At Le Vieil-Évreux (lit. old Évreux), the Roman Gisacum, 3½ miles southeast of the town, the remains of a Roman theatre, a palace, baths and an aqueduct have been discovered, as well as various relics, notably the bronze of Jupiter Stator, which are now deposited in the museum of Évreux.

  • Évreux Cathedral
  • Hôtel de ville [1]
  • Église Saint-Taurin [2]

Administration

Transport

The train station Évreux-Embranchement is on the railway line from Gare Saint-Lazare to Cherbourg, it is served by regular Intercity and regional rail services to both Paris and Basse-Normandie. There used to be two stations in Évreux, only one of which remains open to this day. The second station (Évreux-Nord) served the line from Évreux to Rouen.

Twin towns

Évreux is twinned with:

See also

External links

References

  1. ^ a b Richard Gottheil and S. Kahn (1906), Évreux, Jewish Encyclopedia
  2. ^ see the tosafot on Bezah 14b, 20b, 24b; on Kiddushin 27b, 39a et passim; on Sotah 22a et passim; and in the Kol Bo, Nos. 24, 114.
  3. ^ Zunz, Z. G. p. 38, designates him erroneously "Samuel, son of R. Yom-Tov")

{{1911))

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Travel guide

Up to date as of January 14, 2010

From Wikitravel

Contents

Evreux is capital of the Eure department of France.

Get in

It can be reached direct from Paris by train.

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1911 encyclopedia

Up to date as of January 14, 2010

From LoveToKnow 1911

EVREUX, a town of north-western France, capital of the department of Eure, 67 m. W.N.W. of Paris on the Western railway to Cherbourg. Pop. (1906) town, 13,773; commune, 18,971. Situated in the pleasant valley of the Iton, arms of which traverse it, the town, on the south, slopes up toward the public gardens and the railway station. It is the seat of a bishop, and its cathedral is one of the largest and finest in France. Part of the lower portion of the nave dates from the 11th century; the west façade with its two ungainly towers is, for the most part, the work of the late Renaissance, and various styles of the intervening period are represented in the rest of the church. A thorough restoration was completed in 1896. The elaborate north transept and portal are in the flamboyant Gothic; the choir, the finest part of the interior, is in an earlier Gothic style. Cardinal de la Balue, bishop of Evreux in the latter half of the 15th century, constructed the octagonal central tower, with its elegant spire; to him is also due the Lady chapel, which is remarkable for some finely preserved stained glass. Two rose windows in the transepts and the carved wooden screens of the side chapels are masterpieces of 16th-century workmanship. The episcopal palace, a building of the 15th century, adjoins the south side of the cathedral. An interesting belfry, facing the handsome modern town hall, dates from the 15th century. The church of St Taurin, in part Romanesque, has a choir of the 14th century and other portions of later date; it contains the shrine of St Taurin, a work of the 13th century. At Vieil Evreux, 31- m. south-east of the town, the remains of a Roman theatre, a palace, baths and an aqueduct have been discovered, as well as various relics which are now deposited in the museum of Evreux. Evreux is the seat of a prefect, a court of assizes, of tribunals of first instance and commerce, a chamber of commerce and a board of trade arbitrators, and has a branch of the Bank of France, a lycee and training colleges for teachers. The making of ticking, boots and shoes, agricultural implements and gas motors, and metal-founding and bleaching are carried on.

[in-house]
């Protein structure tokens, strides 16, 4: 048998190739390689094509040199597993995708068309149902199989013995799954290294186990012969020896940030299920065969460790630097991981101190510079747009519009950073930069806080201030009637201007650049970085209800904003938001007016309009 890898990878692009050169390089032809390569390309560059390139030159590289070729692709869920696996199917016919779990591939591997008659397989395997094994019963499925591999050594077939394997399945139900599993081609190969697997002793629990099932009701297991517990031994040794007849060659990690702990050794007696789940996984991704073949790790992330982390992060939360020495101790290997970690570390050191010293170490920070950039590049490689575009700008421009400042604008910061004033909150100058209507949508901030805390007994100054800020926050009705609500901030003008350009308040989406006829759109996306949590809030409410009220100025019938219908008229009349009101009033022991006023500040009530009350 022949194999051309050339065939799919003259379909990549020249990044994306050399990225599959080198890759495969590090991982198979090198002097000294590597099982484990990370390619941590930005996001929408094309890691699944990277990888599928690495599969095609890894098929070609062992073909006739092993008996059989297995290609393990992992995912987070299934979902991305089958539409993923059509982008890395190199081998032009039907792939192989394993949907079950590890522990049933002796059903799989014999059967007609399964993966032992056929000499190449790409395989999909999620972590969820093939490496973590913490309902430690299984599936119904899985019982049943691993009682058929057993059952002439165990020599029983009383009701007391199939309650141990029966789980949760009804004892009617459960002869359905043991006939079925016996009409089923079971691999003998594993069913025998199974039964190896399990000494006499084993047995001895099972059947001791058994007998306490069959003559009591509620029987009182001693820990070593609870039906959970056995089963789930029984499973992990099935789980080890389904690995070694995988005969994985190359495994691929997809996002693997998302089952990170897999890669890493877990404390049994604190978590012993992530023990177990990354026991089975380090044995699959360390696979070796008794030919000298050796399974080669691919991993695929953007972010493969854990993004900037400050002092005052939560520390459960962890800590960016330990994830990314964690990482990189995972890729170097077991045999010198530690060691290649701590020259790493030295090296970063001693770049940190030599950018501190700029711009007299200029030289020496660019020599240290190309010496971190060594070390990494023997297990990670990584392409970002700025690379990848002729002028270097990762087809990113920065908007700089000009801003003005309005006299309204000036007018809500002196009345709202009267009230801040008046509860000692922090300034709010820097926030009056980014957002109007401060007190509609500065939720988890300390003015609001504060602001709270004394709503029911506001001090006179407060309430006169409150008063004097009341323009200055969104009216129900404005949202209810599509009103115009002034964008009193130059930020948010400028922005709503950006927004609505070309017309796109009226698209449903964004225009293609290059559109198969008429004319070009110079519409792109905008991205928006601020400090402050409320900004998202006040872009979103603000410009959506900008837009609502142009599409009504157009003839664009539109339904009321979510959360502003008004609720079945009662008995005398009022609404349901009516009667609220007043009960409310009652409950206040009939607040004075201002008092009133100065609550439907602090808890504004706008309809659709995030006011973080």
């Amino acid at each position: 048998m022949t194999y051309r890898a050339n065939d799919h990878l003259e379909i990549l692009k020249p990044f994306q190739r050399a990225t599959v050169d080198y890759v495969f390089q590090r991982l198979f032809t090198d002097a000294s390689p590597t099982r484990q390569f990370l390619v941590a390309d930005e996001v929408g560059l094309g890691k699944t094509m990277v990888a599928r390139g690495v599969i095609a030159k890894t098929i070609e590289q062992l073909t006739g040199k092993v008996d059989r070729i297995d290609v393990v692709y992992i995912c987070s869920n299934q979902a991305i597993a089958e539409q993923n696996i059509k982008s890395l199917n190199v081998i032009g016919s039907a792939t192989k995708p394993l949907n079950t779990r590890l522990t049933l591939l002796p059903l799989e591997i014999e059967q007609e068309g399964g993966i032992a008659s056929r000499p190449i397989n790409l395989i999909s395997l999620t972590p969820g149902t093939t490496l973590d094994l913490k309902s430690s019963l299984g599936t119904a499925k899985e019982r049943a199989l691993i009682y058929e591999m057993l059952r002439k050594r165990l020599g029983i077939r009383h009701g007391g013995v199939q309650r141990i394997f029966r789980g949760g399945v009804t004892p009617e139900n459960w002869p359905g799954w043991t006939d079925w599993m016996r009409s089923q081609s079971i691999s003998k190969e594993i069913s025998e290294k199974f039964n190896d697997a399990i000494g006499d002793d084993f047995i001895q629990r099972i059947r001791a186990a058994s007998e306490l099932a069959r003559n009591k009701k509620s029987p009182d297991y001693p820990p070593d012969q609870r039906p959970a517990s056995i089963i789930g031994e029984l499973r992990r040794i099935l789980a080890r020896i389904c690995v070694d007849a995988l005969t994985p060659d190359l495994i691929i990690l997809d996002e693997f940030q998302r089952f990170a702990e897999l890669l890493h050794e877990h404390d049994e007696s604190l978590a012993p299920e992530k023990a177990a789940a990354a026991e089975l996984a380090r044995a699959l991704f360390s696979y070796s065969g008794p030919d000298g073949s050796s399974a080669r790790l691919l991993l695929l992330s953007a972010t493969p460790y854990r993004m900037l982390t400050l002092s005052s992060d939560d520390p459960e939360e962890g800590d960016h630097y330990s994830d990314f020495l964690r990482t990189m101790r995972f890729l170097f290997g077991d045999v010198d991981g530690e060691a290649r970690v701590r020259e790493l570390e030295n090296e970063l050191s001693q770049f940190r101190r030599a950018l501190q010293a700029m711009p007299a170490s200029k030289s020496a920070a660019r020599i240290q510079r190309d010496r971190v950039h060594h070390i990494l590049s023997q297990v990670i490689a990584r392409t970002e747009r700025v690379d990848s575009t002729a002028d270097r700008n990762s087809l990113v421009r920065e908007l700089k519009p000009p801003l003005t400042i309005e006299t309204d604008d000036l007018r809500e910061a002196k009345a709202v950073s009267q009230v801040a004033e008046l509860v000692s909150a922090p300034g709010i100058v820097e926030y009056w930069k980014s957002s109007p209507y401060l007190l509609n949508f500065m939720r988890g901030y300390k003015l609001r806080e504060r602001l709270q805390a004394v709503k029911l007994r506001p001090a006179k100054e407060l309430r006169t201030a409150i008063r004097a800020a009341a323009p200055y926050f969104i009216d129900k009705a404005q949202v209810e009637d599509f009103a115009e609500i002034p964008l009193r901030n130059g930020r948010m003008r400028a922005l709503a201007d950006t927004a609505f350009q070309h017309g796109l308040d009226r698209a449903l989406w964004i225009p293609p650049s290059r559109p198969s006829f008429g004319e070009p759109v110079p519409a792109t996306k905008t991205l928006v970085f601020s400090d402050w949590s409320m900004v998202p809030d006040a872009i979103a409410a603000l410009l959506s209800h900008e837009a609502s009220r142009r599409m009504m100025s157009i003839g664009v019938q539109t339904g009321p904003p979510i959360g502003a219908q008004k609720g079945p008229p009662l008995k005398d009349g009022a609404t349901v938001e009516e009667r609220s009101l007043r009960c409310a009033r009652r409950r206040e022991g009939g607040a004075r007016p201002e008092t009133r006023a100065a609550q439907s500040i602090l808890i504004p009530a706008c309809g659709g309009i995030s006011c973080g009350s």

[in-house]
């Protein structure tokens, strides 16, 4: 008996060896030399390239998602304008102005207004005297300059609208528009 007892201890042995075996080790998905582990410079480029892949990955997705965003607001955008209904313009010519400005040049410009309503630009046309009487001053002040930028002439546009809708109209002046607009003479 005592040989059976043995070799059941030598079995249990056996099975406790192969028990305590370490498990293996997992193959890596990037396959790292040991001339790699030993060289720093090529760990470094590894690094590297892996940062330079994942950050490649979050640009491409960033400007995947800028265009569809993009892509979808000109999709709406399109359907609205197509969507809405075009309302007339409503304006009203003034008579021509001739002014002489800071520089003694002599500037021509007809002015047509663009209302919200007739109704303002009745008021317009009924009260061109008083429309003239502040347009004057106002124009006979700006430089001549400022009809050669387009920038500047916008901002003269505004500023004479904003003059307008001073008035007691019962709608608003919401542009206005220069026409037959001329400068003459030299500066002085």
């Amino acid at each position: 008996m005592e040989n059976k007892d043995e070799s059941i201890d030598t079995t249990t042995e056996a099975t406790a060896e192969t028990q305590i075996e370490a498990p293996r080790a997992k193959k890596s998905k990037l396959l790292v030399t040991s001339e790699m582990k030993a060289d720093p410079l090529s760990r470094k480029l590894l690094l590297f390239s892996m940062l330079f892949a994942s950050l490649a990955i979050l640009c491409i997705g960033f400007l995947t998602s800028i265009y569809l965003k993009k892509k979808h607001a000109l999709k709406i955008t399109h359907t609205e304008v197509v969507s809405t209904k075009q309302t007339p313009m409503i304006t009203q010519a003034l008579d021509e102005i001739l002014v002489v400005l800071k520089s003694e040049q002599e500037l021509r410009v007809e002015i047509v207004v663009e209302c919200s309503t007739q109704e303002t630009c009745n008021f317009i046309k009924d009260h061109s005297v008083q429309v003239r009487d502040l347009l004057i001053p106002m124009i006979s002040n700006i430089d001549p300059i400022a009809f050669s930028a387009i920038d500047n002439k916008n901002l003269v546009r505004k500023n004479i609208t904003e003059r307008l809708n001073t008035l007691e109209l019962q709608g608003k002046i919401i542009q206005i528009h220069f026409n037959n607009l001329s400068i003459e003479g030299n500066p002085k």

Vieil-Evreux (Mediolanum Aulercorum) was the capital of the Gallic tribe of the Aulerci Eburovices and a flourishing city during the Gallo-Roman period. Its bishopric dates from the 4th century.

The first family of the counts of Evreux which is known was descended from an illegitimate son of Richard I., duke of Normandy, and became extinct in the male line with the death of Count William in 1118. The countship passed in right of Agnes, William's sister, wife of Simon de Montfort-l'Amaury (d. 1087) to the house of the lords of Montfort-l'Amaury. Amaury III. of Montfort ceded it in 1200 to King Philip Augustus. Philip the Fair presented it (1307) to his brother Louis, for whose benefit Philip the Long raised the countship of Evreux into a peerage of France (1317). Philip of Evreux, son of Louis, became king of Navarre by his marriage with Jeanne, daughter of Louis the Headstrong (Hutin), and their son Charles the Bad and their grandson Charles the Noble were also kings of Navarre. The latter ceded his countships of Evreux, Champagne and Brie to King Charles VI. (1404). In 1427 the countship of Evreux was bestowed by King Charles VII. on Sir John Stuart of Darnley (c. 1365-1429), the commander of his Scottish bodyguard, who in 1423 had received the seigniory of Aubigny and in February 1427/8 was granted the right to quarter the royal arms of France for his victories over the English (see Lady Elizabeth Cust, Account of the Stuarts of Aubigny in France, 1422-1672, 1891). On Stuart's death (before Orleans during an attack on an English convoy) the countship reverted to the crown. It was again temporarily alienated (1569-1584) as an appanage for Francis, duke of Anjou, and in 1651 was finally made over to Frederic Maurice de la Tour d'Auvergne, duke of Bouillon, in exchange for the principality of Sedan.